Overcoming Barriers to Gender Equity in the Workplace: Why aren’t we there yet?


Gender inequity continues to exist in all facets of society, community and the workplace. This paper seeks to explore the myths and truisms about gender equity in the workplace, particularly in large organisations where gendered hierarchies and entrenched behaviours tend to prevail. Despite evidence of concern, there is limited understanding of how gender inequity impacts on performance and culture in the workplace. Drawing from a range of sources, this paper provides an overview of insights into current trends of womens employment, prospects through the ranks, and progress throughout the work lifecycle. It considers challenges arising from the outset: the recruitment of women and potential to succeed, the pervasive unconscious bias and perceptions about the capabilities of women, and gendered roles and spaces. The paper explores impediments to success for women at the individual (personal), institutional and culturally constructed levels, and analyses both contributing and impacting factors in this equation. Implications of the intersection between gender and the broader dimensions of diversity (such as ethnicity, age, disability) are also explored. The paper identifies and recommends strategies for cultural change in the workplace, including policy development and implementation to ensure that gender equity transitions to core business. It includes strategies that look to how organisational leaders move from valuing equity and diversity to taking positive action, even where the culture is not readily conducive. A whole of institution approach is considered and a brief case study of an institution in the process of change is presented.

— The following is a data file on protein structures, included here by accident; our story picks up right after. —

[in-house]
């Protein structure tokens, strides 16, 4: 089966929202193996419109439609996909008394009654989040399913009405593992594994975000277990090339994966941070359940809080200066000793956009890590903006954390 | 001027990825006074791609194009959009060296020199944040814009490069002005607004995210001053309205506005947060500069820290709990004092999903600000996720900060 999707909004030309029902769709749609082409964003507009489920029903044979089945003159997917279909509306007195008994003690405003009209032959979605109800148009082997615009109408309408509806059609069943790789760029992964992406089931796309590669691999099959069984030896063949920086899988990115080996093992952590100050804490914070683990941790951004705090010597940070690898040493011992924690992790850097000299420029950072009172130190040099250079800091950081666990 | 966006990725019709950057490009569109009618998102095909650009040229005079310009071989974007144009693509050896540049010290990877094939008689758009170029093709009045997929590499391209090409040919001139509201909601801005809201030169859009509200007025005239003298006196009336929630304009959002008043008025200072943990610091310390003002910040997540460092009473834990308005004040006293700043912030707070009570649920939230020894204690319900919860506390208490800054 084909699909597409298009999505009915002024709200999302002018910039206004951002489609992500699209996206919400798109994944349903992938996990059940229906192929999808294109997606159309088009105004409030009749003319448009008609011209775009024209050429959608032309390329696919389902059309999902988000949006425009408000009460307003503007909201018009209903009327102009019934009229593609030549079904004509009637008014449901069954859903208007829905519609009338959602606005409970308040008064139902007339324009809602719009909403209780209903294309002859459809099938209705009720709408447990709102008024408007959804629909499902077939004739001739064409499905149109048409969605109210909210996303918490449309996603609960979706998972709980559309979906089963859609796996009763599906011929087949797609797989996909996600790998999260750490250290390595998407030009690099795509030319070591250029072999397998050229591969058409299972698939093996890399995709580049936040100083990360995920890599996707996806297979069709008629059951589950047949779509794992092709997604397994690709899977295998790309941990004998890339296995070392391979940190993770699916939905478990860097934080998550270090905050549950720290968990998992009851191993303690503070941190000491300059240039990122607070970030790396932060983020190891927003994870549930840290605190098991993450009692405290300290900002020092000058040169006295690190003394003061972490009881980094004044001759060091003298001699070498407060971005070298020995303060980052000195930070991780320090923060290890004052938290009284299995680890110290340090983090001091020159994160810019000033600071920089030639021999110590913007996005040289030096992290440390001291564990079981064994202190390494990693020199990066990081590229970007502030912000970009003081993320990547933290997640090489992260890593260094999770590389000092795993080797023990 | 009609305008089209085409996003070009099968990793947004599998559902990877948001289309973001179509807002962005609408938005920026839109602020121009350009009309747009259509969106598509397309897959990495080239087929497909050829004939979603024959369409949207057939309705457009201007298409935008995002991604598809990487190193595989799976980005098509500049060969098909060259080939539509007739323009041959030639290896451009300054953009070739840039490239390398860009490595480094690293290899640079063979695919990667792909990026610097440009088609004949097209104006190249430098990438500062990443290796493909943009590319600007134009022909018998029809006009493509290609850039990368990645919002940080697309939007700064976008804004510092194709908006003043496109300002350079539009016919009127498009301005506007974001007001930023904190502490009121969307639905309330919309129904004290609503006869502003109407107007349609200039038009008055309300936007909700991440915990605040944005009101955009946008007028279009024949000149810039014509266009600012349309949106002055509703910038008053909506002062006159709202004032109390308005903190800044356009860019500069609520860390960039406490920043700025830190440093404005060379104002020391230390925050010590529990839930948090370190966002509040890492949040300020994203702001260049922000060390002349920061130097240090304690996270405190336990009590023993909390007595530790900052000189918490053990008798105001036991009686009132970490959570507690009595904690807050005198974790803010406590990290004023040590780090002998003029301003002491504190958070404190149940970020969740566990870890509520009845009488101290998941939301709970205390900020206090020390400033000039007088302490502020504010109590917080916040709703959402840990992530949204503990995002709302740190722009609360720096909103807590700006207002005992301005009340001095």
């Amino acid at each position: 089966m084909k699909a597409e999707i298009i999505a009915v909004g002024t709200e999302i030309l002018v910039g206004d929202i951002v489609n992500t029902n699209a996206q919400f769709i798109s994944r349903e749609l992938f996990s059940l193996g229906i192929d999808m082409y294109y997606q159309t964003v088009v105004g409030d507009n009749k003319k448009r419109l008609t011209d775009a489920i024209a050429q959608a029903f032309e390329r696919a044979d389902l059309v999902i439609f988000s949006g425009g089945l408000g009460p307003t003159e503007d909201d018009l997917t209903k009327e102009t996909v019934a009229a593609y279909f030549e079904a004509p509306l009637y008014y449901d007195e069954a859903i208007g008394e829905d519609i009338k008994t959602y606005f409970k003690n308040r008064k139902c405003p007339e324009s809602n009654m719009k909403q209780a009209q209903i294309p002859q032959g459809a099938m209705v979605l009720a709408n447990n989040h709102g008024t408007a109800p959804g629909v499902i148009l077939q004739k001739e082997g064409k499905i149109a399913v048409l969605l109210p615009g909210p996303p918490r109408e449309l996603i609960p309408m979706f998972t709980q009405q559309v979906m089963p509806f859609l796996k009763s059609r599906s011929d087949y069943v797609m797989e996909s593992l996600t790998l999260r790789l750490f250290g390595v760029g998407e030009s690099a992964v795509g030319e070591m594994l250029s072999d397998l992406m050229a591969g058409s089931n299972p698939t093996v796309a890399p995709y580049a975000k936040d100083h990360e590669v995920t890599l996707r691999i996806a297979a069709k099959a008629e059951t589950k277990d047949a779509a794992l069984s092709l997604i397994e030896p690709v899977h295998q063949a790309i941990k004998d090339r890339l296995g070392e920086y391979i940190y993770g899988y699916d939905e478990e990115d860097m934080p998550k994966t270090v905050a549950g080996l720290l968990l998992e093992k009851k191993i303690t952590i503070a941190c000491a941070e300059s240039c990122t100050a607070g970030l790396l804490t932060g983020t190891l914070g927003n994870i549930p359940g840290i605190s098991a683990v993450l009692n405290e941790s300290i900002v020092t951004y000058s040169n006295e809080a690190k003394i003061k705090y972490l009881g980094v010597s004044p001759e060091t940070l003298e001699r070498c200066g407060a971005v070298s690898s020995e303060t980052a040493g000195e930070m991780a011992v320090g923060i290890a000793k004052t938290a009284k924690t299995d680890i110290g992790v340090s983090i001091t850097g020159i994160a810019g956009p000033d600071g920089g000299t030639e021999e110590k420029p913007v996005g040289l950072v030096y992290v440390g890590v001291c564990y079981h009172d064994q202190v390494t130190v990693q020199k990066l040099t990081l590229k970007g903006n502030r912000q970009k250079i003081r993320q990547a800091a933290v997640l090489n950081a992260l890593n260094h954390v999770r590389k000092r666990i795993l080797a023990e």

Author Information
Prem Ramburuth, The University of New South Wales (UNSW Australia), Australia
Ann Brewer, The University of Newcastle, Australia

Paper Information
Conference: GLOBAL2016
Stream: Gender studies / Feminist Theory

This paper is part of the GLOBAL2016 Conference Proceedings (View)
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Posted by James Alexander Gordon